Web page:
You can customize the keyboard selection at any time:
With Raspbian selected, click on the Install icon to install it on the card. This dialog gives you a last chance to cancel. Click on "Yes".
The process takes 10-15 minutes. While it's running, the display will cycle through screens like these:
When it's finished, you'll get this screen. The Pi will boot into the newly-installed operating system when you click on "OK".
Copying The Micro SD Card
Once the Pi has rebooted after configuration, the first thing you should do is make a copy of the NOOBS Micro SD card, the one that is the current main running system card. Then you can store that card in a safe place in case you ever need to recover from it. Use the copy as your working copy and main file storage.
This is where you'll use the Micro SD card reader, which plugs into a USB port on the Pi. There are different styles. Mine has USB and micro USB connectors on its ends, and has two card slots, for regular SD cards on one side, and for Micro SD cards on the other side:
Plug the Micro SD card into the reader. Remember that these cards are keyed, so they only go in one way:
Plug the reader into a USB port on the Pi:
You may get an error message like this on your screen. Just click OK, because we're going to completely erase and reformat the card as part of copying to it. But notice it calls this card /dev/sda1 when it's plugged into the USB port:
On the "Accesssories" menu, click on "SD Card Copier":
The SD Card Copier dialog will appear:
Click on the pulldown button for "Copy From Device:". The list shows two choices: /dev/mmcblk0, and /dev/sda. Since we know that the system calls the card in the USB port a /dev/sda device, that means the main running system card is the first one, /dev/mmcblk0. Click on that one:
Click on the pulldown button for "Copy To Device:". Only /dev/sda will be listed, since the system won't let you copy to the main running system card. Click on that, then click on "Start":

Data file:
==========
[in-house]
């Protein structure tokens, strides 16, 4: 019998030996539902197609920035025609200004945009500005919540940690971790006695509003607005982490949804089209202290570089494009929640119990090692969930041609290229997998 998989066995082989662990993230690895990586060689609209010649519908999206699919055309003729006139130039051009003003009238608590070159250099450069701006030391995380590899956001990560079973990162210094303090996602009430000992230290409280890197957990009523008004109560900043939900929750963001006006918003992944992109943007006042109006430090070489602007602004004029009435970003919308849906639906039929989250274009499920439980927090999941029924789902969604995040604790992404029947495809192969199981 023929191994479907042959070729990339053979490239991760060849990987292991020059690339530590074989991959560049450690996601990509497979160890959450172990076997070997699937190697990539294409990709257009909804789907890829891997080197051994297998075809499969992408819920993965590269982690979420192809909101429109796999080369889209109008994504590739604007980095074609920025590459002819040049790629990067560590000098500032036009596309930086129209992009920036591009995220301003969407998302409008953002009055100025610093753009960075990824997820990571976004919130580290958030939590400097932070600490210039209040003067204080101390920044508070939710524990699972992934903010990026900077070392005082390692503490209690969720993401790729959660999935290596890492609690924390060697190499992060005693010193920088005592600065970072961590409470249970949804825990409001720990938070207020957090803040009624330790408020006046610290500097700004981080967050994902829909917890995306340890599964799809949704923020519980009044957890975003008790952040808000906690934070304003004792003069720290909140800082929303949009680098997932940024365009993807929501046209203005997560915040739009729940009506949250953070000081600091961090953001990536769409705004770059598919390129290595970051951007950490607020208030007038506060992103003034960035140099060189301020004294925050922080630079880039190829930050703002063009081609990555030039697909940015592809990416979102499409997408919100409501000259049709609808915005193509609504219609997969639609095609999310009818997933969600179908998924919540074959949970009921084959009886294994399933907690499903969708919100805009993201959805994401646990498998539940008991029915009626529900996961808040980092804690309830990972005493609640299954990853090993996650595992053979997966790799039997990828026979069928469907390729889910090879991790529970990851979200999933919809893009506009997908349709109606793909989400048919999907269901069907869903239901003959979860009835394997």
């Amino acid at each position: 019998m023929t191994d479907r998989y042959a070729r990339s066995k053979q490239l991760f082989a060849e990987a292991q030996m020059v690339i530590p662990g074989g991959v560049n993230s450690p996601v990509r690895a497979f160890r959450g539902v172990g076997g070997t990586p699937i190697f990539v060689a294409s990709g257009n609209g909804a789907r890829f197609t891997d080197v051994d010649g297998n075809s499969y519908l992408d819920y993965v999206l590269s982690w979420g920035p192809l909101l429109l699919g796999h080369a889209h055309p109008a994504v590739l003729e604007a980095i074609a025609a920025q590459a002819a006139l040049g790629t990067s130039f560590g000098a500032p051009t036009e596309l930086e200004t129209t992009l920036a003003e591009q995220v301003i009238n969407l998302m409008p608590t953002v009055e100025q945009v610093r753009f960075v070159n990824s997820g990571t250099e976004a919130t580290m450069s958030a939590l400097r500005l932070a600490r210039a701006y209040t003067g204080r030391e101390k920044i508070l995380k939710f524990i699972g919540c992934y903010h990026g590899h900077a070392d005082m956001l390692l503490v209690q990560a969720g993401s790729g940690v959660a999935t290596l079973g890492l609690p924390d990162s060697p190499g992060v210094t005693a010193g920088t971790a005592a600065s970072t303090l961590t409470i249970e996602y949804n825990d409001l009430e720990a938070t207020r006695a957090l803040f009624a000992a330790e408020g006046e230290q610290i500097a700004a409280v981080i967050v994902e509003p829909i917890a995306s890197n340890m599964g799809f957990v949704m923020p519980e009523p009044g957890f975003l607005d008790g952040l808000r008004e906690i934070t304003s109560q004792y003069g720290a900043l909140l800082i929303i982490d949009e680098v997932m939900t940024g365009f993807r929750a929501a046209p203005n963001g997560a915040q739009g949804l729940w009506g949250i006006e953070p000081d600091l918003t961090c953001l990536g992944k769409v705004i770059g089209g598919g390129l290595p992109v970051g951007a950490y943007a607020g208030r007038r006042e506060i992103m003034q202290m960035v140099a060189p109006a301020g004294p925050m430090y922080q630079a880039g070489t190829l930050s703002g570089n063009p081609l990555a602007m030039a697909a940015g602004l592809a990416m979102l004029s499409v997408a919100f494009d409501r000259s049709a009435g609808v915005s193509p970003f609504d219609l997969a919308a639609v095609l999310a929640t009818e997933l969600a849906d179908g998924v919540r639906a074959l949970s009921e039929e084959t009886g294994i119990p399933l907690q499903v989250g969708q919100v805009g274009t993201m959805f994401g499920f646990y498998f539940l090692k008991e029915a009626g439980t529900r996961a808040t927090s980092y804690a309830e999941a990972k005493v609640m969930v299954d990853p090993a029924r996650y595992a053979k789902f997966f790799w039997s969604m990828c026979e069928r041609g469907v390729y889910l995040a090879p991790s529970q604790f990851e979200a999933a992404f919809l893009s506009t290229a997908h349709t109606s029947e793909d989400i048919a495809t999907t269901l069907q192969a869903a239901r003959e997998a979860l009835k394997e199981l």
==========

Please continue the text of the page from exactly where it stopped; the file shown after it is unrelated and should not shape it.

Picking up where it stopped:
This dialog will appear, warning that you'll be erasing the "to" device. Click on "Yes":
The program will start the process, showing several things in quick succession. In this step, it's preparing the partitions on the new card. Partitions are a way of splitting up the physical storage space into several logical storage spaces that can be treated independently:
It will start copying the data from the running card to the new one, one partition at a time. It may look like it's not making progress, then suddenly go on to the next one. Mine took about 30 minutes:
While it's running, the green ACT LED on the Pi will be flashing rapidly:
When the copy is complete, click on OK and and then click on Close:
Unplug the Pi power cord and replace the original NOOBS card with the copy. Then plug the power back in and store the original card in a safe place.
Micro SD cards are very small and easily lost, so it's good to keep them in an old pill bottle or something else that's easier to see.
To save copies of your files or to exchange files between systems, use USB flash storage drives, known as USB sticks. When you plug one into a USB port, the Pi will display this dialog:
Before you remove a USB stick, you should eject it. This doesn't physically eject the stick, but it tells the software to finish writing any outstanding data to it and update the storage information on it. Then you can remove it. If you don't do that, you risk corrupting the stick, or at least the file that was written to it most recently.
To eject it, click on the eject icon on the right end of the menu bar. The Pi will display a menu of all the removable media devices:
Click on the USB stick. Then you can remove it from the USB port:
Where To Find Help
To learn more about the Pi, the first source is the Raspberry Pi Foundation's Help section, accessible through the "Help" item on the Raspberry Pi menu:
There are many additional resources as well, from blogs and informal videos to online training classes.
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The Self-Directed Virtual Internship
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Review: Project Management for the Unofficial Project Manager